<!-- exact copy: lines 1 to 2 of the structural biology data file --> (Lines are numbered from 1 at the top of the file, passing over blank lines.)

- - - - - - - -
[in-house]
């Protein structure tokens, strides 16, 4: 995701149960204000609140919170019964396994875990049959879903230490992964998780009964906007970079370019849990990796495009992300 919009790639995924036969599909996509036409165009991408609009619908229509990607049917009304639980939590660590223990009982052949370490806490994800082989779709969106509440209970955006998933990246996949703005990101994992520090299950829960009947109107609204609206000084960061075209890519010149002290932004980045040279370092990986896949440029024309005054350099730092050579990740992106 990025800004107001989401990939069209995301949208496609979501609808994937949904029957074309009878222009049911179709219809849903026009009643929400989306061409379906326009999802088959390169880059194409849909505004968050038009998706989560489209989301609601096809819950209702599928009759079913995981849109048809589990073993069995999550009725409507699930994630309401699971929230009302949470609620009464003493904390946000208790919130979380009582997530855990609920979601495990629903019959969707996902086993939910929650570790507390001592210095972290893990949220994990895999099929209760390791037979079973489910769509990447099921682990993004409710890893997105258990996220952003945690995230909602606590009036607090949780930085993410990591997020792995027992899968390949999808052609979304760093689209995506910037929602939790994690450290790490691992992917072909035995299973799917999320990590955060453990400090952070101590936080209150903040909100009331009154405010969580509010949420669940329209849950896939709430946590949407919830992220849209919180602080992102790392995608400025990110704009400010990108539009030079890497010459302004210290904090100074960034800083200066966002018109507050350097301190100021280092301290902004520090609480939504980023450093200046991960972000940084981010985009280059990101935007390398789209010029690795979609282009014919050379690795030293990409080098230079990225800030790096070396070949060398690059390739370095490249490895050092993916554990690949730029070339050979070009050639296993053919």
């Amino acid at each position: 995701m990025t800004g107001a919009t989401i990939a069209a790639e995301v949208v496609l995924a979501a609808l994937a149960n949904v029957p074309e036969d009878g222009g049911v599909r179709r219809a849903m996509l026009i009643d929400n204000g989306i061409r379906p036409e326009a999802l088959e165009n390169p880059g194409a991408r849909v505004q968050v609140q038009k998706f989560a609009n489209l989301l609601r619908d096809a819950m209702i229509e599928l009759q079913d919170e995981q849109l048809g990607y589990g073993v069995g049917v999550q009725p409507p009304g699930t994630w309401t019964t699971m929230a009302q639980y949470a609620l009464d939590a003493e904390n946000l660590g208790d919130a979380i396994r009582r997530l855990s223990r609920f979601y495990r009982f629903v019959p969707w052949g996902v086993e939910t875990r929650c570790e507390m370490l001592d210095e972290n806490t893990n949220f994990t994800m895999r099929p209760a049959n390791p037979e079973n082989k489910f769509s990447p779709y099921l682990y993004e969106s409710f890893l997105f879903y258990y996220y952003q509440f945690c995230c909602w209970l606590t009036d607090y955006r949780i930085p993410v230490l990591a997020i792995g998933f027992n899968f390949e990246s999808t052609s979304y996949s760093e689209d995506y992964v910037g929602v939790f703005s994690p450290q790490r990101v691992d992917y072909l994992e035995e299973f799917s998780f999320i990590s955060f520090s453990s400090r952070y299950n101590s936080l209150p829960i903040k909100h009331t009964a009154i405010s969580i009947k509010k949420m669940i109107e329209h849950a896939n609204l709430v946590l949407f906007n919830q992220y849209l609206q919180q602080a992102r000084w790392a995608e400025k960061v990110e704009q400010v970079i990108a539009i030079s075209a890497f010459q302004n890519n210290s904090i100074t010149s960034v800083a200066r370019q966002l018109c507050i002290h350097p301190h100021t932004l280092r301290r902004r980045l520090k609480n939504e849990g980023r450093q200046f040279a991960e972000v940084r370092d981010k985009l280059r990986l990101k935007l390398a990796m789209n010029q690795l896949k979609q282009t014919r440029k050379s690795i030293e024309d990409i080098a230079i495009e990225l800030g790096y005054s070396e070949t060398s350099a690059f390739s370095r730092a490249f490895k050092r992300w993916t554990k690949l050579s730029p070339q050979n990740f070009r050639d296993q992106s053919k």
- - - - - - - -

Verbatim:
[in-house]
């Protein structure tokens, strides 16, 4: 995701149960204000609140919170019964396994875990049959879903230490992964998780009964906007970079370019849990990796495009992300 919009790639995924036969599909996509036409165009991408609009619908229509990607049917009304639980939590660590223990009982052949370490806490994800082989779709969106509440209970955006998933990246996949703005990101994992520090299950829960009947109107609204609206000084960061075209890519010149002290932004980045040279370092990986896949440029024309005054350099730092050579990740992106 990025800004107001989401990939069209995301949208496609979501609808994937949904029957074309009878222009049911179709219809849903026009009643929400989306061409379906326009999802088959390169880059194409849909505004968050038009998706989560489209989301609601096809819950209702599928009759079913995981849109048809589990073993069995999550009725409507699930994630309401699971929230009302949470609620009464003493904390946000208790919130979380009582997530855990609920979601495990629903019959969707996902086993939910929650570790507390001592210095972290893990949220994990895999099929209760390791037979079973489910769509990447099921682990993004409710890893997105258990996220952003945690995230909602606590009036607090949780930085993410990591997020792995027992899968390949999808052609979304760093689209995506910037929602939790994690450290790490691992992917072909035995299973799917999320990590955060453990400090952070101590936080209150903040909100009331009154405010969580509010949420669940329209849950896939709430946590949407919830992220849209919180602080992102790392995608400025990110704009400010990108539009030079890497010459302004210290904090100074960034800083200066966002018109507050350097301190100021280092301290902004520090609480939504980023450093200046991960972000940084981010985009280059990101935007390398789209010029690795979609282009014919050379690795030293990409080098230079990225800030790096070396070949060398690059390739370095490249490895050092993916554990690949730029070339050979070009050639296993053919």